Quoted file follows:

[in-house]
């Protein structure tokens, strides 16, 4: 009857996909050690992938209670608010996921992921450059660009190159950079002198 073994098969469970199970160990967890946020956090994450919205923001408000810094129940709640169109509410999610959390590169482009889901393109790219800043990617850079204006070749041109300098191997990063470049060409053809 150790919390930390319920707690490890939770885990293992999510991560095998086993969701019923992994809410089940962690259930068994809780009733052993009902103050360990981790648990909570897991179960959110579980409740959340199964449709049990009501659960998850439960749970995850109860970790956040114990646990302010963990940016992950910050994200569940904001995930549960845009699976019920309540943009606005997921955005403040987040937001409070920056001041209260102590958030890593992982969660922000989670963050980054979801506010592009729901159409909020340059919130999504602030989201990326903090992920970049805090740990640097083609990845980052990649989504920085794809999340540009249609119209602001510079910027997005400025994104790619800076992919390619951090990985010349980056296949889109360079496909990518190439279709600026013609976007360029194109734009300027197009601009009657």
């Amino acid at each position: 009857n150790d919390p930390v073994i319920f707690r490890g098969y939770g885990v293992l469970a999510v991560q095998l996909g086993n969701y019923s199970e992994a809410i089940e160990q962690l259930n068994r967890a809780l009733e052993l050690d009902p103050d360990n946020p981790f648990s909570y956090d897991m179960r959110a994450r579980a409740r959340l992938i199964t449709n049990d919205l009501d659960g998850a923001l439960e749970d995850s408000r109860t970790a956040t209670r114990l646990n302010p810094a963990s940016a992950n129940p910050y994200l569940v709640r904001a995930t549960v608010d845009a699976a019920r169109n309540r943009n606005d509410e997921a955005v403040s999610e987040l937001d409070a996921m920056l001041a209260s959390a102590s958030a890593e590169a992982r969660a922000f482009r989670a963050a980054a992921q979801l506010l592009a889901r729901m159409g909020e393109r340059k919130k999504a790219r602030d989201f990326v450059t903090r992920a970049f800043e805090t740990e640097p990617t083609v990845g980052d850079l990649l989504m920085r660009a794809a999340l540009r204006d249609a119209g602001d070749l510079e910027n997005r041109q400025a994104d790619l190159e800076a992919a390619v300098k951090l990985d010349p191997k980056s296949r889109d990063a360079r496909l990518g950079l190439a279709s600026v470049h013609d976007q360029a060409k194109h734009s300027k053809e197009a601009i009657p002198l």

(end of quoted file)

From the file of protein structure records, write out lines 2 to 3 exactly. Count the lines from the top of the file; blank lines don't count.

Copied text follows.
């Protein structure tokens, strides 16, 4: 009857996909050690992938209670608010996921992921450059660009190159950079002198 073994098969469970199970160990967890946020956090994450919205923001408000810094129940709640169109509410999610959390590169482009889901393109790219800043990617850079204006070749041109300098191997990063470049060409053809 150790919390930390319920707690490890939770885990293992999510991560095998086993969701019923992994809410089940962690259930068994809780009733052993009902103050360990981790648990909570897991179960959110579980409740959340199964449709049990009501659960998850439960749970995850109860970790956040114990646990302010963990940016992950910050994200569940904001995930549960845009699976019920309540943009606005997921955005403040987040937001409070920056001041209260102590958030890593992982969660922000989670963050980054979801506010592009729901159409909020340059919130999504602030989201990326903090992920970049805090740990640097083609990845980052990649989504920085794809999340540009249609119209602001510079910027997005400025994104790619800076992919390619951090990985010349980056296949889109360079496909990518190439279709600026013609976007360029194109734009300027197009601009009657």
């Amino acid at each position: 009857n150790d919390p930390v073994i319920f707690r490890g098969y939770g885990v293992l469970a999510v991560q095998l996909g086993n969701y019923s199970e992994a809410i089940e160990q962690l259930n068994r967890a809780l009733e052993l050690d009902p103050d360990n946020p981790f648990s909570y956090d897991m179960r959110a994450r579980a409740r959340l992938i199964t449709n049990d919205l009501d659960g998850a923001l439960e749970d995850s408000r109860t970790a956040t209670r114990l646990n302010p810094a963990s940016a992950n129940p910050y994200l569940v709640r904001a995930t549960v608010d845009a699976a019920r169109n309540r943009n606005d509410e997921a955005v403040s999610e987040l937001d409070a996921m920056l001041a209260s959390a102590s958030a890593e590169a992982r969660a922000f482009r989670a963050a980054a992921q979801l506010l592009a889901r729901m159409g909020e393109r340059k919130k999504a790219r602030d989201f990326v450059t903090r992920a970049f800043e805090t740990e640097p990617t083609v990845g980052d850079l990649l989504m920085r660009a794809a999340l540009r204006d249609a119209g602001d070749l510079e910027n997005r041109q400025a994104d790619l190159e800076a992919a390619v300098k951090l990985d010349p191997k980056s296949r889109d990063a360079r496909l990518g950079l190439a279709s600026v470049h013609d976007q360029a060409k194109h734009s300027k053809e197009a601009i009657p002198l």